All the databases used by the FFAS03 server undergo a full update every 3 months. Full update includes downloading and clustering of the current NR and SEED databases, calculation of all protein profiles for sequences from PDB, PFAM, COG, SCOP and JCSG databases and updating precalculated results.

User accounts

FFAS03 server allows a user to create a password-protected account by clicking [login/register] link located in the upper part of the FFAS03 page. Existing user accounts are accessible from the same form. After login all results of the searches performed by the user are automatically stored in her/his account.


Selected examples of publications inspired by FFAS predictions

  1. FFAS method predicted twilight-zone similarity between NB-ARC domain present in APAF-1 and CED4 proteins and the family of AAA+ family of chaperone-like ATPases associated with the assembly, operation and disassembly of protein complexes (27). The model explained some known experimental data about CED4-mediated caspase activation and, at the same time, suggested experiments that could test existing hypotheses. The FFAS prediction was recently confirmed by the experimental determination of the APAF-1 structure (26).
  2. FFAS03 server was used to build 3D models of tubulin cofactors, including several previously unannotated domains of cofactors B–E (28). It identified the new HEAT and Armadillo domains in cofactor D and an unusual spectrin-like domain in cofactor C and a new subfamily of ubiquitin-like domains in tubulin cofactors B and E. Some of these observations were recently confirmed by experiment (29).
  3. The models based on FFAS03 alignments were used in the molecular replacement phasing method to solve over 50 crystallographic structures from the JCSG consortium. The accuracy of the alignment used to build search models for molecular replacement is often critical to the convergence of the method. Molecular replacement search models based on the FFAS alignments allowed determination of several protein structures impossible to solve with less accurate models (30).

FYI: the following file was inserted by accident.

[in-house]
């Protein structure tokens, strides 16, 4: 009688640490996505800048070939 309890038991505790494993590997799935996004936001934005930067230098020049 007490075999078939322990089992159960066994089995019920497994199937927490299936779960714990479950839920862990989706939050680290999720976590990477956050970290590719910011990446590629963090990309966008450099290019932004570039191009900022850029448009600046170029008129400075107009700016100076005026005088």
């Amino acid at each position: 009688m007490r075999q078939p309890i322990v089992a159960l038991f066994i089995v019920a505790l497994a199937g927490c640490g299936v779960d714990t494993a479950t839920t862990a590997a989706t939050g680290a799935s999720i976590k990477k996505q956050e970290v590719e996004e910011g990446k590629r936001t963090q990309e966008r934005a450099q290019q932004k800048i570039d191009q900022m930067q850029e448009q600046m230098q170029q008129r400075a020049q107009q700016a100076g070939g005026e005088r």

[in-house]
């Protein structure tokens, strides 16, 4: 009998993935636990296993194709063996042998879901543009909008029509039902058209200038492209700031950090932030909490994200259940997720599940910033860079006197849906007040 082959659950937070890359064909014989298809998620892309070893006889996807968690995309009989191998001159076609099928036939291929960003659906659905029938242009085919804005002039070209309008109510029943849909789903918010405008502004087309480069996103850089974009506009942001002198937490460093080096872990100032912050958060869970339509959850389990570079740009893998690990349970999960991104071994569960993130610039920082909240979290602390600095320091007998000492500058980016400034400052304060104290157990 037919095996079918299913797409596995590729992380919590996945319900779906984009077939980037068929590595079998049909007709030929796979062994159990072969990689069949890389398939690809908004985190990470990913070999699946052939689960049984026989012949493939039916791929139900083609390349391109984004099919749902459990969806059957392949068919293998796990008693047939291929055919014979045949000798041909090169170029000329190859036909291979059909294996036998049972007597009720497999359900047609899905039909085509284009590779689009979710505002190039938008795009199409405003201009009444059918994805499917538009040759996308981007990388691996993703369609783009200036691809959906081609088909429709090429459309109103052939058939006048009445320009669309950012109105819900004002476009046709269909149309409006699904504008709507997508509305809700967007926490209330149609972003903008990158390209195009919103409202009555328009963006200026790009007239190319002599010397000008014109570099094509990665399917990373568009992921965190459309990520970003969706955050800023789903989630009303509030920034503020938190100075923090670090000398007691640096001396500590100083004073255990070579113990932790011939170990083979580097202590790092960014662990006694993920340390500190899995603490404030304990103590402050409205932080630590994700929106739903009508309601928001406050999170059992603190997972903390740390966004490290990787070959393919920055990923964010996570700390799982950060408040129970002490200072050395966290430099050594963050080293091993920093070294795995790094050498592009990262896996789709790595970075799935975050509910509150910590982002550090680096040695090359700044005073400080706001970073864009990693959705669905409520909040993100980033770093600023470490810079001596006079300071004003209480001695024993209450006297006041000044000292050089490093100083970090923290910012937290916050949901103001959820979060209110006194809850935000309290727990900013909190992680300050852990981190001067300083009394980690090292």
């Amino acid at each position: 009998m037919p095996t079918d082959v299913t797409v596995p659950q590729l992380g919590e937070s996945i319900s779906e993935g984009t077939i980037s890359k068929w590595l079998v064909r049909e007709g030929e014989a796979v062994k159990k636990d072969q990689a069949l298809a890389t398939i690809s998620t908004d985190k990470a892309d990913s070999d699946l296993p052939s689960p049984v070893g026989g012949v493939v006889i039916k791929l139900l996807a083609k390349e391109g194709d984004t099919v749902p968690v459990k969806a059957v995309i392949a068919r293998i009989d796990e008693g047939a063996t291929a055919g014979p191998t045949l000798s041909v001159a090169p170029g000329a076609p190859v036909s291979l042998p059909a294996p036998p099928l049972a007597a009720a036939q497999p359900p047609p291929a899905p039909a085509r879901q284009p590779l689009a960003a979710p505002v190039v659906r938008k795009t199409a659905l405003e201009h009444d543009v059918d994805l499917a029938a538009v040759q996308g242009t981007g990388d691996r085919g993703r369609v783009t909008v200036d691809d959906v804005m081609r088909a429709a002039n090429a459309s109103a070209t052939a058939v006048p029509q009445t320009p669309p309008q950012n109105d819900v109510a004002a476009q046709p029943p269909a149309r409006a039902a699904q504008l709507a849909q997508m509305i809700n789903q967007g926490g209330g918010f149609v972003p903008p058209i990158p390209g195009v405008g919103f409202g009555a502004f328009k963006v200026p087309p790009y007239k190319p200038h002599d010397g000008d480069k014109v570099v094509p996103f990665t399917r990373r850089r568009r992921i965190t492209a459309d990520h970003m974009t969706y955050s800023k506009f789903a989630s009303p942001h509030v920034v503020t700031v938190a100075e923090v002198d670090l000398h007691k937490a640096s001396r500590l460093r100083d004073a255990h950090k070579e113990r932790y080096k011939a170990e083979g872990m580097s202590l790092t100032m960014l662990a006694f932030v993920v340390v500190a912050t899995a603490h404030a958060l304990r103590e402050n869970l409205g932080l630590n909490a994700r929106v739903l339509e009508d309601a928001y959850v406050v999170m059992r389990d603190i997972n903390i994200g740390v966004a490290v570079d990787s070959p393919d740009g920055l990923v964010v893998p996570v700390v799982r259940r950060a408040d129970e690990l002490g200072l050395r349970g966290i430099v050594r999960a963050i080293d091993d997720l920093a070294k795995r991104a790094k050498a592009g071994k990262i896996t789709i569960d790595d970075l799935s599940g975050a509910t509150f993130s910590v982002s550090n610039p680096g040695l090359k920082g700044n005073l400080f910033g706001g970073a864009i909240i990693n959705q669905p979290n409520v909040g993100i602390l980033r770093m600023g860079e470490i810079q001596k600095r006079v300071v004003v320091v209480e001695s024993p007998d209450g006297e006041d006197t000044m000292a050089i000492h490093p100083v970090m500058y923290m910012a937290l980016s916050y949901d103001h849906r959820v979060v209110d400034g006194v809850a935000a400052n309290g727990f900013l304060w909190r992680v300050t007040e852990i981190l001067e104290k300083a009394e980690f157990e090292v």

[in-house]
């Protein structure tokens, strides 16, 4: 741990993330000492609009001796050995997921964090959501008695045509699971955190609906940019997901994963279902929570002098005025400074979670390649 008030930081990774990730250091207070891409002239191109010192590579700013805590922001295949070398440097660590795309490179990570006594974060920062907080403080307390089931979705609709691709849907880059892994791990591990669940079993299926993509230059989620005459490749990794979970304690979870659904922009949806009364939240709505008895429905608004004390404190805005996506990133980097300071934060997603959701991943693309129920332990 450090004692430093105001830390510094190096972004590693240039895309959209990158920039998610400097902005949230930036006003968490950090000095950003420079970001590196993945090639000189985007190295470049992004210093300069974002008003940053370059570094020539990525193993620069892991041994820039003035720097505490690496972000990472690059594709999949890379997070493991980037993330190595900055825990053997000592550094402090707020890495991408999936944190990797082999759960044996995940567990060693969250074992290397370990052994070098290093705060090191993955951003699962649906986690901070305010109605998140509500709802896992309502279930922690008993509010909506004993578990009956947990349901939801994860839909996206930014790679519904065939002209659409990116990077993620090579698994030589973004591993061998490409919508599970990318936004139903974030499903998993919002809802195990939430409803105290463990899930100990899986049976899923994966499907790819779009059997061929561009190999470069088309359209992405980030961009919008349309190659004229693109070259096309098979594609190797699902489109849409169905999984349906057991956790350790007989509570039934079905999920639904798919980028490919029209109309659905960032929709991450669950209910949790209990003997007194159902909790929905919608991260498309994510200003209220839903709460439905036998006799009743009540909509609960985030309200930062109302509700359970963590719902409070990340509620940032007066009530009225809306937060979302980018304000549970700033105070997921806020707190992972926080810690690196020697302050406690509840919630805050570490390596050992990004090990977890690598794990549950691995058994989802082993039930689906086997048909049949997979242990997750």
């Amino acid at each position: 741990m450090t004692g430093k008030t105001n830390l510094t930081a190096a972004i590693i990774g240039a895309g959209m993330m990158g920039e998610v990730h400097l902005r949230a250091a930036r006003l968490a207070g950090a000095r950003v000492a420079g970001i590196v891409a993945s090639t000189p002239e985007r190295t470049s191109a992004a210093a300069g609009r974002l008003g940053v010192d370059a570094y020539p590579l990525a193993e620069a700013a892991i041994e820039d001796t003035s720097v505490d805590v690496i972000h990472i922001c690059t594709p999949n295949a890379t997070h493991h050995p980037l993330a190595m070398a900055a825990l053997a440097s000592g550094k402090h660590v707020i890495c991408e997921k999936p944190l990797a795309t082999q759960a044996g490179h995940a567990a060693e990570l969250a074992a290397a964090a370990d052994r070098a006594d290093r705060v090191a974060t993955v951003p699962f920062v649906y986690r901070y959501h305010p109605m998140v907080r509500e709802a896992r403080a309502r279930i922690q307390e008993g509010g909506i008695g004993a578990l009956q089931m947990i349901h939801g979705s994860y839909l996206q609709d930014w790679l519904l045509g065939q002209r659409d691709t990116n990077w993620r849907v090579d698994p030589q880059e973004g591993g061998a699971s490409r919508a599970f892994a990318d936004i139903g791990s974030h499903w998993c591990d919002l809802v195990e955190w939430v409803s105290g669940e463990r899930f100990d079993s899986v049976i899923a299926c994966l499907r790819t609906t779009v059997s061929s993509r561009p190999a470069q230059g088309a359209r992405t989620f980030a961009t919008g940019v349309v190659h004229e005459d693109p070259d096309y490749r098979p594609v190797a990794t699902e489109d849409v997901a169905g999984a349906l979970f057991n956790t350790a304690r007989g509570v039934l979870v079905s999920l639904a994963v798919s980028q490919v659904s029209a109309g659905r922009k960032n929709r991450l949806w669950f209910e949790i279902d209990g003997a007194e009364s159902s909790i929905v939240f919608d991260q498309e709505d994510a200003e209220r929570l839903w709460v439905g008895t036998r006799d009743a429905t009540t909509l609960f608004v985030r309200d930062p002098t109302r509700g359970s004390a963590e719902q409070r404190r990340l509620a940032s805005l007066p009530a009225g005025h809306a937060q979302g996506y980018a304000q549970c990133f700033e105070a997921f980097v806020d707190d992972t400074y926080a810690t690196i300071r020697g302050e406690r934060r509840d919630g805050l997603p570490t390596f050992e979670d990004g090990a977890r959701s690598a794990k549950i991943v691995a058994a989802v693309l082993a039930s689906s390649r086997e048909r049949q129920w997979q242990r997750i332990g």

Consensus methods and meta-servers

FFAS03 predictions are being used by other prediction methods, such as Robetta (31) and 3D-Jury (32). They are also available through homology prediction meta-servers, such as Bioinfobank Metaserver at http://bioinfo.pl/meta. Meta-servers and consensus methods use the email service of FFAS03 available at http://ffas.ljcrf.edu/ffas/mailffas03.html. Because of the limited throughput of the FFAS03 server, the authors of meta-servers and consensus methods are asked to get approval from the authors before connecting their methods to FFAS03 email service.


Besides maintenance and regular updates of the FFAS03 server, we are planning to improve existing elements of the server and to develop several new features.

First, the pool of sequence profiles available for searches will be increased. The protein databases available for FFAS03 searches need to be more adequately represented by sequence profiles. Currently, each COG or PFAM domain is represented only by one sequence profile. For many diverse protein families, one profile is probably not sufficient. Such families can be better represented by clustering their sequences at some level of similarity and calculating separate sequence profiles representing each cluster.

Second, sequence profiles representing new databases, such as PFAMB and PRODOM, can be added to the server. Since FFAS03 searches are CPU demanding, such extension will require significant hardware upgrade.

Third, since the number of precalculated and private search results stored on the server is growing, we are planning to implement an advanced query system, which would allow filters, such as “Display FFAS results containing the word ‘apoptotic’ in the description of any FFAS hit” or ‘Show only the results containing bacterial proteins’.

Finally, the most interesting challenge is the improvement of the FFAS algorithm itself. It is related to one of the most intriguing and, still not solved problems of computational biology that is deciphering the relationship between proteins sequence and its structure. Ironically the success of profile–profile methods only emphasized the problem—the methods based solely on sequence information still give results comparable with the results of the methods utilizing structural information (and, most such methods also rely on profile–profile comparison). It seems that, so far, structural information is most beneficial in consensus methods, such as 3D-Jury, where it is used to evaluate the consistence of the alignments obtained with different methods.

We are planning new computational experiments concentrated on the most intriguing cases of close structural similarity which could not be predicted before both structures were determined. Structural genomics initiative aimed at solving structures of proteins without detectable sequence similarity to known structures repeatedly provides such examples.

The authors would like to encourage input from the server users concerning the possible improvements of the server.


The authors would like to thank their colleagues at Joint Center for Structural Genomics and the Burnham Institute, and in particular Drs Robert Schwarzenbacher and Yuzhen Ye, for support and help in maintaining and development of the server and the method. Funding to pay the Open Access publication charges for this article was provided by The Burnham Institute.

Conflict of interest statement. None declared.